In the past week, I've had two clients come to me with a dislocated shoulder (still dislocated). Caught me completely off guard. One client DESPARATELY wanted some type of relief; I worked around the area to loosen things up so that when they put it in place, the muscles were 'calmer'. I had hoped that it would also kick in some endorphins and get the circulation going. He said that the 10 minutes that I spent on him gave him some relief.
WHAT TO DO??????
WHAT TO DO??????
Fri, October 27, 2006 - 6:30 PMI would probably tell them to go to a doctor before I ever worked on them. I'd say in terms of relief, short term pain drugs are in order on this one.
What to do if you are going to attempt helping out a person who needs a more skilled practitioner. First stay the hell away from that shoulder, work on their adductors and flexors, rubbing the musculotendonous junctions, work on the hand on the same side, and the foot and hip on the opposite side. All this should help reduce the ammount of startle response that they are in. Working the local musculature is most likely going to increase the inflamation and could potentially lead to something like say a lawsuit.
Tue, October 31, 2006 - 11:23 AMI agree that working locally would not be a great idea, esp. if inflamed, but working other areas would be beneficial in helping prevent damage from overcompensation. Ice. ice. ice. I would never recommend to anyone that taking pain pills is their best option for pain relief. Personally, I would refer to an acupuncturist for their pain relief. After a doctor resets the shoulder and there is no inflammation, local massage would help the healing process.
Tue, October 31, 2006 - 6:34 PMSo you have a dislocated shoulder, you are in severe nervous system distress, shock, pain etc. Chronic injuries come from not being able to release the bracing response that is protecting your injured tissues and joints from further injury. The longer the traumatic nervous system response lasts once injured, the longer it will take to habituate the responses out of your movements and posture. Pain pills cut that CNS response down significantly, shutting down our fight or flight nervous system response so that we can focus on healing, which at that acute point is more or less just resting and relaxing, maybe moving our other joints in a relaxed manner. I'll agree that pain drugs are way over used, but they have their uses. Of course accupuncture will help too, but I'm talking into the ER to get the shoulder set while under the influence of a pain drug or muscle relaxant of some sort. Then the lasting effects of the pain meds will also help you get from the ER to the accupuncturist with as little pain and shock as possible.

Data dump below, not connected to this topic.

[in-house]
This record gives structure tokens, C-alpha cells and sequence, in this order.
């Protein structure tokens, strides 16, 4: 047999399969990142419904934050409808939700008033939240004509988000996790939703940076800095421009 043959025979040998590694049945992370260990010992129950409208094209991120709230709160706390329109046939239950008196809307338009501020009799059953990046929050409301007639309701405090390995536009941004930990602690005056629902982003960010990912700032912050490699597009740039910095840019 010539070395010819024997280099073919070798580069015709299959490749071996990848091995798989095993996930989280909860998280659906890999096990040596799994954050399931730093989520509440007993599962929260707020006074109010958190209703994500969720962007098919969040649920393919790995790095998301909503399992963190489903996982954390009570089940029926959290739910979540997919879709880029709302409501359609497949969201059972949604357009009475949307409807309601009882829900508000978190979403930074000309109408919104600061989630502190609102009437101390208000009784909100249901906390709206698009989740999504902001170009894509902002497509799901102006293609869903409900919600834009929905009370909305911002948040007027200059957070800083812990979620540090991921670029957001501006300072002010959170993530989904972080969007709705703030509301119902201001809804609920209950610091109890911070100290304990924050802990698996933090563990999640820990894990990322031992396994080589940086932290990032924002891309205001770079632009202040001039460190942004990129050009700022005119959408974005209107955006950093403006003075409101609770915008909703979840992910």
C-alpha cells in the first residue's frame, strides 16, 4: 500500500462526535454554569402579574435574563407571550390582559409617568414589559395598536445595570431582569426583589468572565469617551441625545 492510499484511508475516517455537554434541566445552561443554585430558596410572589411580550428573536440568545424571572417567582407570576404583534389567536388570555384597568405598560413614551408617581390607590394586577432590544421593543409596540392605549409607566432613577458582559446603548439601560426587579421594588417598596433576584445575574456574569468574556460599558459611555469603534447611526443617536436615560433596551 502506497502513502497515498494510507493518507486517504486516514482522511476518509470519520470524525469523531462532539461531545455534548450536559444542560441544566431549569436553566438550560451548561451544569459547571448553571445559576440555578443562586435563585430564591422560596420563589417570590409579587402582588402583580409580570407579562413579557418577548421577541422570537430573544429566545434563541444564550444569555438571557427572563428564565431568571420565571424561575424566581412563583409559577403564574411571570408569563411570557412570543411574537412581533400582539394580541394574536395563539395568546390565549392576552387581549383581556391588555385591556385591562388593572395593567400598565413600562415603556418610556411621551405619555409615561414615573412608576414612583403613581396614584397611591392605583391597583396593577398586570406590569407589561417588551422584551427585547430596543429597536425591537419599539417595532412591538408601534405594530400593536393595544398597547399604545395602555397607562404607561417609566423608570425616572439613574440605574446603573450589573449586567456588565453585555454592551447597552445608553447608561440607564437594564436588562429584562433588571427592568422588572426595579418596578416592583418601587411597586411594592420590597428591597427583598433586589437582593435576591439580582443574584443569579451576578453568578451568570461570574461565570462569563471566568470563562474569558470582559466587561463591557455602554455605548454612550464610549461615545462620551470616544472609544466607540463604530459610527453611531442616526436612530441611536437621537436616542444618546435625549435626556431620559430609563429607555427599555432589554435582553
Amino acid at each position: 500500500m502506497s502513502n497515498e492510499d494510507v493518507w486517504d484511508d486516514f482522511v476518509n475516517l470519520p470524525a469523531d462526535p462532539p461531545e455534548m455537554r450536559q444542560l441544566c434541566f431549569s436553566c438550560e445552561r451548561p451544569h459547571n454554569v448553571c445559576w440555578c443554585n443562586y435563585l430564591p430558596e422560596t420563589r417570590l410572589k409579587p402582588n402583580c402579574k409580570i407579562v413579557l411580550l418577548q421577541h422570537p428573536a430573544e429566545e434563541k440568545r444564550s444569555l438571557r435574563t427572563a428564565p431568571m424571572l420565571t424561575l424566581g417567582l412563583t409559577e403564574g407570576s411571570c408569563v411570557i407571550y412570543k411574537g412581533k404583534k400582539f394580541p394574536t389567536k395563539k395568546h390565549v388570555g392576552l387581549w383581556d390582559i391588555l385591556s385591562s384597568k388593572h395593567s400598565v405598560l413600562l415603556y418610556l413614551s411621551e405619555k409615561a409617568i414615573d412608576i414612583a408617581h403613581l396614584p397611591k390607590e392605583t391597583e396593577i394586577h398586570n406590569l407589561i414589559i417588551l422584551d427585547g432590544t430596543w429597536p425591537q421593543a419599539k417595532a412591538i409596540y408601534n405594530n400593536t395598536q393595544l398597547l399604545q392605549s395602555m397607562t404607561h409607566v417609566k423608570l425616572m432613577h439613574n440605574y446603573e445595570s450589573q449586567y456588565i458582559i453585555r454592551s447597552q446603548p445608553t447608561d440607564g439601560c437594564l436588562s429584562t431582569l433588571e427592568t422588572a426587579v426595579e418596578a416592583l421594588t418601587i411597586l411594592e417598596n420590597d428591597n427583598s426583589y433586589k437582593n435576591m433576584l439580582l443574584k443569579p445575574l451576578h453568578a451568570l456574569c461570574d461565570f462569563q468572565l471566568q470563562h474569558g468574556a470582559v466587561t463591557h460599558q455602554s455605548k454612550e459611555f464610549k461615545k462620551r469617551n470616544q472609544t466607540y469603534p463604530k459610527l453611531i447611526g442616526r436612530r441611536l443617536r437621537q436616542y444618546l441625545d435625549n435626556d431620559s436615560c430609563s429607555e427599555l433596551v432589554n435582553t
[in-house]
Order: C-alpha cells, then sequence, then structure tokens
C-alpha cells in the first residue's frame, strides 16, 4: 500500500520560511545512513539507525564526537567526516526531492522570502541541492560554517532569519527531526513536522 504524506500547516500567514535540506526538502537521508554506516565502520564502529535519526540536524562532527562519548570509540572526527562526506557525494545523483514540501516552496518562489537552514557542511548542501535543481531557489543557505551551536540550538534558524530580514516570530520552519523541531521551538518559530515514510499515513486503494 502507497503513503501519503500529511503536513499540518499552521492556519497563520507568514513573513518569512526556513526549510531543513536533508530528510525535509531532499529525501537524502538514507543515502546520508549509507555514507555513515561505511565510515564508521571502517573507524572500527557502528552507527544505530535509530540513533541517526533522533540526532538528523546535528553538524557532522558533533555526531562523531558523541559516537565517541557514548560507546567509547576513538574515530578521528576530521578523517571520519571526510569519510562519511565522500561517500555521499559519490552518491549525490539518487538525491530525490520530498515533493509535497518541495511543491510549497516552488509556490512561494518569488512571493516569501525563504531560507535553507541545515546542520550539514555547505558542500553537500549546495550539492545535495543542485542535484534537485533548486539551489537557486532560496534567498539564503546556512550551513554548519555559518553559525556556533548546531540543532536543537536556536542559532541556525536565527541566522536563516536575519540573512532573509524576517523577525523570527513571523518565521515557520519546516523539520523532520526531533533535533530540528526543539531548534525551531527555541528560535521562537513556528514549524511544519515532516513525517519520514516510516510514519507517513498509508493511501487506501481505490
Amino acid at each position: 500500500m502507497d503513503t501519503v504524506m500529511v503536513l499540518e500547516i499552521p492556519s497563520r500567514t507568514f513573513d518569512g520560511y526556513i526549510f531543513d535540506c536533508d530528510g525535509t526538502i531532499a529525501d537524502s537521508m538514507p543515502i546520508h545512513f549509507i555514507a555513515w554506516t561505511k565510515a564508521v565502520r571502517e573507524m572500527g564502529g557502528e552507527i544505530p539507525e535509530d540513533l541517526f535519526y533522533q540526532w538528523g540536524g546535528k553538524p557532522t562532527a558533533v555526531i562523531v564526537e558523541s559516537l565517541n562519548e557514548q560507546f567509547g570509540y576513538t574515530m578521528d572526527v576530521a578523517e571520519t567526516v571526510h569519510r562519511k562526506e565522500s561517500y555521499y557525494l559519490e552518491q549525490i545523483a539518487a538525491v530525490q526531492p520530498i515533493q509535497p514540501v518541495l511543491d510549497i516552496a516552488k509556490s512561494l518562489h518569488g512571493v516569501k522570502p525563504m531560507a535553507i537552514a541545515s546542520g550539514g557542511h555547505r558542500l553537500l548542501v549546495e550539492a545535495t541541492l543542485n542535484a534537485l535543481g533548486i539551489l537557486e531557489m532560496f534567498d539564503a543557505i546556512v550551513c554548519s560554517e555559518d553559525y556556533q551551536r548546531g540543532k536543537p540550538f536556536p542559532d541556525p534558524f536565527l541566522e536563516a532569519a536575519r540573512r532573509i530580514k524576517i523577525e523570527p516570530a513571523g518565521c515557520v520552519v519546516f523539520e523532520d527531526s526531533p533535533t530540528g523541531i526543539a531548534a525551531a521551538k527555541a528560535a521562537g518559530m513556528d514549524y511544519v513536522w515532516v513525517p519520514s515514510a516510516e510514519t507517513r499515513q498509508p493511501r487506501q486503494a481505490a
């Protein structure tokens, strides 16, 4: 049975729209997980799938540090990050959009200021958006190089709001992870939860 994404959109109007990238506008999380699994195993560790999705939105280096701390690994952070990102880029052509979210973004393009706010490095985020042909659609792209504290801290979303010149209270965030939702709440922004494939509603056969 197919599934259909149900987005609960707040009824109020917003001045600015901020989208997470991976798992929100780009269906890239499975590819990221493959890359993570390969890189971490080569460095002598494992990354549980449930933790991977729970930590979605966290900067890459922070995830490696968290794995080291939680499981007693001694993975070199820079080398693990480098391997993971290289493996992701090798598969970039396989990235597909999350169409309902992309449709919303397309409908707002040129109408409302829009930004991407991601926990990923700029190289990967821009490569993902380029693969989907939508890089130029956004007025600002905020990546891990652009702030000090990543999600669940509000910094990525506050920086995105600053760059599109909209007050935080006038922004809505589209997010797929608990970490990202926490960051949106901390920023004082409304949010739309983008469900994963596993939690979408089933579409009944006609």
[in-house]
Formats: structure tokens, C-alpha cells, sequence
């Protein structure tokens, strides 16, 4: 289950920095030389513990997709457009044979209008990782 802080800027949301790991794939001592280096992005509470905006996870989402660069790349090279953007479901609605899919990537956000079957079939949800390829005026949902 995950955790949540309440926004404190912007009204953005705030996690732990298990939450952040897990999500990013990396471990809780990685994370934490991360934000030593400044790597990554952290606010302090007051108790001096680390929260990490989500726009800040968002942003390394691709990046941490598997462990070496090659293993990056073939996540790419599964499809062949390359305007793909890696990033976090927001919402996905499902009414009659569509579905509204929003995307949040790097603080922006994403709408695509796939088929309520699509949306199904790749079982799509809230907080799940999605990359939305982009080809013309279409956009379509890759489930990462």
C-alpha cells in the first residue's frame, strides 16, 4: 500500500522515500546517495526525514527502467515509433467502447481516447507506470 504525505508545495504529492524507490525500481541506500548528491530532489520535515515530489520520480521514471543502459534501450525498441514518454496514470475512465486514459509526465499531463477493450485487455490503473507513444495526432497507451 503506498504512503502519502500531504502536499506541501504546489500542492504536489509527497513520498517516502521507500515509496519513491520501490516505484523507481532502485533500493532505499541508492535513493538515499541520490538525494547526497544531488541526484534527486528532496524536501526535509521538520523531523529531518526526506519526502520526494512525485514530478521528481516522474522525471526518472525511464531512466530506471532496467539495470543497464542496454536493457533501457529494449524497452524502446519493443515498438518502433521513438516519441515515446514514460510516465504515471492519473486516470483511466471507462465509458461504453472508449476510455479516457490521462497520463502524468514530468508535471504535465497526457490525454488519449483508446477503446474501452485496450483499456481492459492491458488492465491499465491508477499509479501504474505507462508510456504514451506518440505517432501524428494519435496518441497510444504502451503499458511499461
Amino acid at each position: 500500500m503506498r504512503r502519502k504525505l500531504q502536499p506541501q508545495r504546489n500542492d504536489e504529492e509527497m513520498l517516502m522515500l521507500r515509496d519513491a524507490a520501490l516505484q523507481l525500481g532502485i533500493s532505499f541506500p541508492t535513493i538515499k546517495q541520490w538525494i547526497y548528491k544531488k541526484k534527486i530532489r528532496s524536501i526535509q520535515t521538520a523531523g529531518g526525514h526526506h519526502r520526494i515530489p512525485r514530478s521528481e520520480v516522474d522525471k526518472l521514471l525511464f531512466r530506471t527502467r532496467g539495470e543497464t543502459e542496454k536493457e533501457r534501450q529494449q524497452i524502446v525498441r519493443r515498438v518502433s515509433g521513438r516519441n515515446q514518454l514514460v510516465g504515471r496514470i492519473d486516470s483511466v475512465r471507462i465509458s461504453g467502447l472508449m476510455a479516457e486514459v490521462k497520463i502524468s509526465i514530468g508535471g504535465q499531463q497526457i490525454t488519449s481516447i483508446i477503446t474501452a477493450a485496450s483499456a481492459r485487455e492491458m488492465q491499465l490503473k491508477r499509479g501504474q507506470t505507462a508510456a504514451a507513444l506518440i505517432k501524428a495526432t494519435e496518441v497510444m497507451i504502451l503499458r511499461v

Ice is something to be careful with. Use it sparingly, less than 2 minutes at a time. With ice you are dealing with a balance of how much numbing of the injury and increasing blood flow can be accomplished, and how much it crystalizes the protein structure of the inflamatory materials in the damaged tissues. I've heard people say to use ice for 20min at a time, that will not only embed an injury in the structure of the scar tissue it will give you frostbite which further damages the tissues by rupturing cell walls. I am much more apt to use a hot and cold shower as described in Cami's post over ice.
I wouldn't work on someone with a dislocated shoulder unless I was very confident that I could skillfully relacate it for them. Outside my scope of practice for now, and unfortunately that is exactly what they need before any particularly useful work can be accomplished on my end.
Like I said above, skin stim around the musculotendenous junctions of the adductors and flexors of the body will decrease the pain sensation and the startle response temporarily. That is about all you've got unless you know how to get that shoulder back in without causing further injury. I'm driving them to the hospital to get that thing popped back in, I want to watch the procedure, just in case I ever end up needing the knowledge.
I've worked with a few very fresh injuries, most recently a sprained SI joint and a massive deep bruise on the thigh. Daily Epsom salt baths with about 5lbs of Epsom salt and 20grams of MSM work wonders for decreasing inflamation and supporting rapid tissue remodeling in any stage of healing. Contrast showers a couple times a day helps a lot with your entire constitution. Wobenzym N is the best and safest anti-inflamatory I've ever experienced. Working passive, assisted and active ranges of motion of the injured joints and tissues as soon as it is comfortable is very helpful with an efficient tissue remodeling process and neurological re-integration.
Tue, November 7, 2006 - 2:07 PManyone heard of an old trick of putting a hot pack on the sacrum?
that will change the shock repsonse really quick! and its mechanical rather than pharmeceutical.
just apply for about 5-10 mintues, affects the cauda equina, and can swing the whole NS into a different state.
Marty you are making a large number of assumptions in your response, and operating from them. Ya need to treat each situation differently, and watch out for the flow chart of Tx depending upon what the sitch is. that goes for everyone working with this kind of thing.
Yes, there are certian aspects which are givens with dislocations: NS response, possible tissue tearing, ligamentus issues, inflammation, muscular splinting.
cheq TO WHAT DEGREE certain things are happening to the affected area.
stupidity on the part of the client for not having it put back in place is not your responsibility as a therapist.
it also depends on what KIND of dislocation it is.
YES, get it popped back in if you don't have training in restoration.
get that generalized heightened NS response down...(hot pack on the tush)
reduce inflammation topically rather than pharmaceutically unless, its severe.
muscles are really difficult to work with and get an acurate palpation response from if they are chemically altered. at least that's my experience.
unfortunately, there isn't much in the way of oriental emergency medicine, albeit it can be very effective in certain sitches.
get them muscles out of spasm, and out of inflammation as best you can, as quickly as you can.
I've found a little MET does wonders, to keep a muscle moving and prevents it from splinting.